Craziness during the bottom of the eighth inning in Atlanta, as left field umpire Sam Holbrook called the infield-fly rule on a pop-up in shallow left field off the bat of Andrelton Simmons. However, it was far from a routine play.
The controversial play was some 30-40 feet into the outfield and the ball ended up falling between shortstop Pete Kozma and left fielder Matt Holliday. It was also a very late call by Holbrook, which was the major part of the argument by Braves manager Fredi Gonzalez. Kozma tracked the ball for a long time, so it’s possible the sound of Holbrook’s voice caused him to back off the ball, perhaps thinking it was Holliday calling him off. It would have set up a bases loaded situation with one out.
The controversial call was met with anger from the Atlanta crowd, who threw all sorts of debris onto the field. It’s naturally a pretty dangerous situation for all involved, so both teams are currently off the field as order is trying to be restored. When play resumes, the Braves will have runners on second and third with the pitcher spot coming up. It’s 6-3 Cardinals.
As just relayed through the broadcast on TBS, the Braves will play the rest of the game under protest. Good luck with that.
UPDATE: Jason Motte walked Brian McCann to load the bases when play resumed, but Michael Bourn struck out swinging to end the threat. The Cards have a 6-3 lead going into the top of the ninth.
UPDATE II: Here’s video of the play in question.
The Cubs wrapped up a four-game series against the Reds at Wrigley Field on Thursday afternoon, suffering a 13-10 loss to split the set. They’ll match up again against the Reds next week for a three-game series in Cincinnati. That’s good news for Cubs third baseman Kris Bryant, because that means he’ll get to see Reds first baseman Joey Votto some more.
As CSN Chicago’s Patrick Mooney reports, Bryant has grown quite fond of Votto. Bryant has already won a World Series ring, a Rookie of the Year Award, and an MVP Award, but he still looks up to Votto. According to Bryant, Votto is “the best player ever.” He added, ““He’s my favorite player. I love watching him. I love talking to him, just picking his brain. He gets a lot of (heat) about his walks and working at-bats and some people want him to swing at more pitches. But, gosh, I mean, he does an unbelievable job. You know that he’s going to give you a great at-bat every time he goes up there. It’s definitely a guy that I look up to and I can learn from.”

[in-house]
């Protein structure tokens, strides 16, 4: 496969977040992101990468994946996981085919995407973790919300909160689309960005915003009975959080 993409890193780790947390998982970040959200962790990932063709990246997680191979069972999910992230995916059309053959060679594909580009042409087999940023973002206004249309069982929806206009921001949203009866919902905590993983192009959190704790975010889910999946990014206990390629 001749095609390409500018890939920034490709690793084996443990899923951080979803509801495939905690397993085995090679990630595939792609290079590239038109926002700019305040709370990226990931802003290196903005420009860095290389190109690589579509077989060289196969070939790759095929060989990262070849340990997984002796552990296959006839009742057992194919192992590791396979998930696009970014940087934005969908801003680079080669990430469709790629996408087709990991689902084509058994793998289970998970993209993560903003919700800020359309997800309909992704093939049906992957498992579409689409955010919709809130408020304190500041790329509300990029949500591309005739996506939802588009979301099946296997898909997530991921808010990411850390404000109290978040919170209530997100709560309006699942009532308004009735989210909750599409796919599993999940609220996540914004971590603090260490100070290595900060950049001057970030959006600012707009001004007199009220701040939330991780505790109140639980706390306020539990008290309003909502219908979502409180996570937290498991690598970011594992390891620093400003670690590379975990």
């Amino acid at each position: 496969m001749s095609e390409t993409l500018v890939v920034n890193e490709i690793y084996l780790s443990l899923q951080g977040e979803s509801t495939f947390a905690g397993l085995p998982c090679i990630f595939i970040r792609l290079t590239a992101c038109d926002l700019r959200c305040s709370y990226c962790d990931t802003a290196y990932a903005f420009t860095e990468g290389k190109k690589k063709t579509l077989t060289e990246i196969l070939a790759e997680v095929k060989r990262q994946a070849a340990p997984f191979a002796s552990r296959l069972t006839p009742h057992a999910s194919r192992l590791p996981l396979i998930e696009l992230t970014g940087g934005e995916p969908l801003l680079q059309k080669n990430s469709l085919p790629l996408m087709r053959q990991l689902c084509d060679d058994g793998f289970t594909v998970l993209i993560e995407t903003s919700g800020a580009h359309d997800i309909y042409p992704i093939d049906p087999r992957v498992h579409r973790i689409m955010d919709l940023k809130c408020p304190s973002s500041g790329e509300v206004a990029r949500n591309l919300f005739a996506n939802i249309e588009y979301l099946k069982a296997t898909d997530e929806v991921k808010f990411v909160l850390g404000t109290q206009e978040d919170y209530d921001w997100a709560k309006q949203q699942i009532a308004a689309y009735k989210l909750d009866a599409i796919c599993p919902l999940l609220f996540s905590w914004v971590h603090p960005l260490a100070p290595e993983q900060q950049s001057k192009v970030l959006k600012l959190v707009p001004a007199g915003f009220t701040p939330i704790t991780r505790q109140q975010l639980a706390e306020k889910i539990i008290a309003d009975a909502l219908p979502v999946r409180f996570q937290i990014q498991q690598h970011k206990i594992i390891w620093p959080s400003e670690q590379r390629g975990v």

Bryant said that Votto is “a future Hall of Famer, that’s for sure.”
Bryant also explained how his approach changed by watching Votto. He said that in his rookie season, he was “swinging at everything.” Votto, however, is “aggressive, but he’s not going to swing at a pitch until he wants it.”
Indeed, in Bryant’s rookie season, he struck out in nearly 31 percent of his 650 plate appearances. This season, he has struck out in only 19 percent of his PA. His walk rate has also increased by more than 2.5 percent since his rookie campaign. Compared to last year, Bryant is down in HR and RBI, but his average is the same, his on-base percentage is markedly better, and his slugging percentage is only down by a minute amount.
Diamondbacks second baseman Daniel Descalso hit his team’s third inside-the-park home run of the season during Thursday’s 4-0 win over the Astros. In the top of the fourth inning, with the score 1-0 and the bases empty, Descalso ripped a 1-0, 83 MPH change-up to right-center field. The ball caromed off the wall, heading towards left field, which sent center Jake Marisnick on the chase. Marisnick tried to pick up the ball with his glove, but dropped it, which sealed Descalso’s destiny for an inside-the-parker.
It had only been five days since the Diamondbacks’ last inside-the-park home run. David Peralta hit one against the Cubs on August 12. Ketel Marte legged out his club’s first ITPHR on July 26 against the Braves.
As ESPN Stats & Info notes, the Diamondbacks have three as a team, which is amazing because the other 29 teams have hit seven combined.